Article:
Following in the scientific footsteps of the pioneers of mineral physics, including Percy Bridgman, Francis Birch, Alvin Van Valkenburg, Bill Bassett, Russ Hemley, and David Mao, among others, Wendy has taken full advantage of two major scientific developments that have had profound impacts on the field of matter under extreme conditions in general and mineral physics in particular. These were the development of diamond-anvil cell technology in the late 1950s and the introduction of synchrotron radiation sources in the early 1970s. Wendy has become an experimental virtuoso and leader in the applications of synchrotron radiation and diamond-anvil cell technology to mineral physics and high-pressure materials science. Her research career started with Ph.D. work on the properties of iron in Earth’s core and has grown to include the following: (1) The discovery of various clathrate compounds, including high-pressure forms of ice, methane, and ammonia borane, that can store significant amounts of molecular H2. Her discovery of ammonia borane clathrate has attracted the attention of the U.S. Department of Energy because it can store 19.6 wt% H2, which exceeds the 2015 US-DOE target of 9 wt% H2 for on-board H2 storage systems. Four of her publications on these types of clathrates in 2002, 2004, and 2007 have already been cited almost 800 times. (2) Her discovery of several new high-pressure allotropes of carbon, including a superhard form of graphite as well as a new superhard amorphous diamond structure. (3) Confirmation that the silicate post-perovskite phase in Earth’s D″ layer can be highly enriched in iron, which may explain the origin of the ultralow-velocity zone in this region. (4) Her discovery that the dislocation velocities of iron under core conditions can be quite high due to the low strength of iron at high temperatures. And (5) the first demonstration that the 3D iron melt distribution in a silicate matrix changes from isolated pockets at 25 GPa to an interconnected network at 64 GPa, indicating that intergranular melt percolation is an efficient mechanism for planetary core formation. This last study required Wendy to develop a new non-destructive synchrotron-based nanoscale X-ray computed tomography method inside a diamond-anvil cell to achieve the 40 nm resolution needed to distinguish among multiple crystalline and amorphous phases under in situ conditions.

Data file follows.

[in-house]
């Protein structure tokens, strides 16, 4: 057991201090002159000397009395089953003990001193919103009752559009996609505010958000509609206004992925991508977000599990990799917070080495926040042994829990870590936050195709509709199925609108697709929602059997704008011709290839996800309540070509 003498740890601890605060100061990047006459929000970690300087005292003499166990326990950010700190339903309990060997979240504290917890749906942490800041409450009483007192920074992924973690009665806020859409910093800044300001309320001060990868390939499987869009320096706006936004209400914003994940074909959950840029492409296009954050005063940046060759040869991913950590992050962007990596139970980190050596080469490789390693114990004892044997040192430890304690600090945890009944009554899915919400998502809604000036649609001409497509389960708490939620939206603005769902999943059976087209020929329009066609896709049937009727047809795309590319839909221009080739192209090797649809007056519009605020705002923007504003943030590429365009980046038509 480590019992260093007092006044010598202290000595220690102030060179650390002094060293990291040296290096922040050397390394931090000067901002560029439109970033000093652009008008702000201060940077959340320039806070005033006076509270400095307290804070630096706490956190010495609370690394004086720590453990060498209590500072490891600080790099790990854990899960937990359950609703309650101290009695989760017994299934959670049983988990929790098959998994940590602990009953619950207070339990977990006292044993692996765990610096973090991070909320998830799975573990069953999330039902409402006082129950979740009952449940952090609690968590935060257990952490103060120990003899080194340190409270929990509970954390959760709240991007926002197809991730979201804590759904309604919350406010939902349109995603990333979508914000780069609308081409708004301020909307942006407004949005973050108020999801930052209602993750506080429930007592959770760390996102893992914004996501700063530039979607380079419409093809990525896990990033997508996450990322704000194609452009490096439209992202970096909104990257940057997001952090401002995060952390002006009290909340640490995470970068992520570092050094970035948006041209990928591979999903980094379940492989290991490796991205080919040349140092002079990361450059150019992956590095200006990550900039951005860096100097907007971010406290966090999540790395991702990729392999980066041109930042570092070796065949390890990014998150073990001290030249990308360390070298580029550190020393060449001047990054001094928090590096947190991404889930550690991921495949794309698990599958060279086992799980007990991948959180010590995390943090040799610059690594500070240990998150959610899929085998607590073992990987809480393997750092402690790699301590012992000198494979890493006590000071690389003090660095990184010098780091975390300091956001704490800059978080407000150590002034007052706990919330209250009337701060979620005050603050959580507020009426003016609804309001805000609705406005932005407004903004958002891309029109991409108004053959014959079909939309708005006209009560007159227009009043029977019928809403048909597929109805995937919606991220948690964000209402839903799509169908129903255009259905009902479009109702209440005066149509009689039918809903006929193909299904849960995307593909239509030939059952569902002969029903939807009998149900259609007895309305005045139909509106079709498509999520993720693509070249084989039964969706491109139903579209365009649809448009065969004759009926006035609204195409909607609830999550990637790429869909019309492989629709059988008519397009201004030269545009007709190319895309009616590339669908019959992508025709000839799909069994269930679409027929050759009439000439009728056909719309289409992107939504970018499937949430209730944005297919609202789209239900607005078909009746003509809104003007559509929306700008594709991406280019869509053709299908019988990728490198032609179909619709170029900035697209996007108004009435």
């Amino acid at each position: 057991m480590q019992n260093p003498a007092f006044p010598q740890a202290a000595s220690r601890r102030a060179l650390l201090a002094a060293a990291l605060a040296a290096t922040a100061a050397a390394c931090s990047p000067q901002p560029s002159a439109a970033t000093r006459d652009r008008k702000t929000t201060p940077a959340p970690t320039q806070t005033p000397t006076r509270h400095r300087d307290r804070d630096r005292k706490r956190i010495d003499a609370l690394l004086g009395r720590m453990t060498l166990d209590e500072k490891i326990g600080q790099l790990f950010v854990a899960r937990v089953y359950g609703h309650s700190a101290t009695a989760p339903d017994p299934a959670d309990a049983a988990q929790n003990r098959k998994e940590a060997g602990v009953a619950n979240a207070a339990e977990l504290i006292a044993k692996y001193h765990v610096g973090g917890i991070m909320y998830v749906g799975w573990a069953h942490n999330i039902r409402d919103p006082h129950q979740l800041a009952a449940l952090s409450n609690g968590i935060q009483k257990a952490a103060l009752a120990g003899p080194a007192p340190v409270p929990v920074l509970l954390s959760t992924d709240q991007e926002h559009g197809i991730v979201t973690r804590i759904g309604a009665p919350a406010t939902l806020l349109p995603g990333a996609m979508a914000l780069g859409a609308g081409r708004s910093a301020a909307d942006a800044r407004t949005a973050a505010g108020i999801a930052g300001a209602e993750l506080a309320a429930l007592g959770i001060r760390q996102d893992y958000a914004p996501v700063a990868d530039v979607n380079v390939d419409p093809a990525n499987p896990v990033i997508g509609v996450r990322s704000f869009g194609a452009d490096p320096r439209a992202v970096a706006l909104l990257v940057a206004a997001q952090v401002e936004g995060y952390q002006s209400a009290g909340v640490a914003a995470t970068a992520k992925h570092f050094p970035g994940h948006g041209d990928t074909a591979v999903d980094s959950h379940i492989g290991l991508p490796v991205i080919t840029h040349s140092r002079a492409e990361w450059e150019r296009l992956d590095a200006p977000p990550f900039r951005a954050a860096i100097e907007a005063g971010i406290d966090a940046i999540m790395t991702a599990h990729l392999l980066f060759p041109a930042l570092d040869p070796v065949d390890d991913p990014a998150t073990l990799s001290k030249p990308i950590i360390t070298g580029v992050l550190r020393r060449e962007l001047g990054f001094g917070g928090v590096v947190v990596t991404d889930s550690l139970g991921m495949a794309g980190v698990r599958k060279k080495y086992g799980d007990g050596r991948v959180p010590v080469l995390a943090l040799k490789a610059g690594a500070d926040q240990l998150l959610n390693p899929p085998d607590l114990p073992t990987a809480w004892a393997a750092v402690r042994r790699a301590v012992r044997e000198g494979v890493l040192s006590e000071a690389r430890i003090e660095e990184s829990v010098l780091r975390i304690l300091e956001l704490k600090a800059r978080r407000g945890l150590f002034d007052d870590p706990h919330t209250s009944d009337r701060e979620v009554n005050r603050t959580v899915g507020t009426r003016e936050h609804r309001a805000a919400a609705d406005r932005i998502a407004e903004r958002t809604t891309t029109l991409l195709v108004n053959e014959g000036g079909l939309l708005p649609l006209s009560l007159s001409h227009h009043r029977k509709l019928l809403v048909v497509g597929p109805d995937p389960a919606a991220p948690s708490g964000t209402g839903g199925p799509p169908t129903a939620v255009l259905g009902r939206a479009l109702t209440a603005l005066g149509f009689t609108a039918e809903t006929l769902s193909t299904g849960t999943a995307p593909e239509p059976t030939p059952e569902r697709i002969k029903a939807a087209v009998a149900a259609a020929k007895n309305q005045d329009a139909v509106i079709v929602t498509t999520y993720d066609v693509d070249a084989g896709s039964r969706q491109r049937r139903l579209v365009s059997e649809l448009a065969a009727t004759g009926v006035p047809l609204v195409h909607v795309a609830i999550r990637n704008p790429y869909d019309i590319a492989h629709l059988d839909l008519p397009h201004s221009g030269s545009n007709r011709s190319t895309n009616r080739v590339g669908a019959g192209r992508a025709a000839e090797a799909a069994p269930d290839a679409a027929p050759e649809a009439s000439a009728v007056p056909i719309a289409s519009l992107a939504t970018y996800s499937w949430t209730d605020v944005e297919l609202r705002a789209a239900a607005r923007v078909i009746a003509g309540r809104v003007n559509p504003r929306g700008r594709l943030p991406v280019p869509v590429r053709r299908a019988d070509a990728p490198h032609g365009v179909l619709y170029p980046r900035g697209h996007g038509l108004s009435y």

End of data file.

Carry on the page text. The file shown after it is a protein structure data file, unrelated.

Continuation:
In addition to these spectacular achievements, Wendy has collaborated with colleagues in materials science, applied physics, and photon science on diamond-anvil cell studies of strongly correlated systems, including materials displaying colossal magnetoresistence and superconductivity, which have applications in next-generation electronic and spintronic devices, and Li-ion battery materials, where internal stresses can reach GPa pressures and result in irreversible damage to the batteries. This body of work reads like a listing of the scientific accomplishments of a Roebling Medalist rather than an MSA Award winner for outstanding early career accomplishments.

I have thoroughly enjoyed watching this brilliant, young scientist blossom into an international expert on the mineralogy and physical properties of Earth’s deep mantle and core, the storage of molecular hydrogen in various clathrate structures, and applications of synchrotron-based diamond-anvil cell methods to important problems in materials science and engineering. Wendy has achieved all of this in a seemingly effortless fashion and is an outstanding role model for her graduate students and postdocs as well as for young scientists in general who are interested in an academic career in the Earth sciences.

Mr. President and fellow mineralogists, I am very pleased to present Wendy Li-Wen Mao to you.